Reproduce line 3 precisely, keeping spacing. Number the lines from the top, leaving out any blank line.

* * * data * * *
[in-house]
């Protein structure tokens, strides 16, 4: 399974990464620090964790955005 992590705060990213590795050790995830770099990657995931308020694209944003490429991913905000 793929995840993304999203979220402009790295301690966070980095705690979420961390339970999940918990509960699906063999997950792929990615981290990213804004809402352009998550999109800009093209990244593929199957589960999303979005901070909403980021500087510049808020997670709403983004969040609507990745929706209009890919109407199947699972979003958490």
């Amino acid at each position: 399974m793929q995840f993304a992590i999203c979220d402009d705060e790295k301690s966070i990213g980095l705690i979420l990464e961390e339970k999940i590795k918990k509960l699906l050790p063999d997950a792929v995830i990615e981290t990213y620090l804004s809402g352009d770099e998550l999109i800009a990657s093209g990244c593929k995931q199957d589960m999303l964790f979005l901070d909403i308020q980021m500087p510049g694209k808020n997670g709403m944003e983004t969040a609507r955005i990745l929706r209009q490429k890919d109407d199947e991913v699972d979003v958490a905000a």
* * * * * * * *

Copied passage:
């Amino acid at each position: 399974m793929q995840f993304a992590i999203c979220d402009d705060e790295k301690s966070i990213g980095l705690i979420l990464e961390e339970k999940i590795k918990k509960l699906l050790p063999d997950a792929v995830i990615e981290t990213y620090l804004s809402g352009d770099e998550l999109i800009a990657s093209g990244c593929k995931q199957d589960m999303l964790f979005l901070d909403i308020q980021m500087p510049g694209k808020n997670g709403m944003e983004t969040a609507r955005i990745l929706r209009q490429k890919d109407d199947e991913v699972d979003v958490a905000a």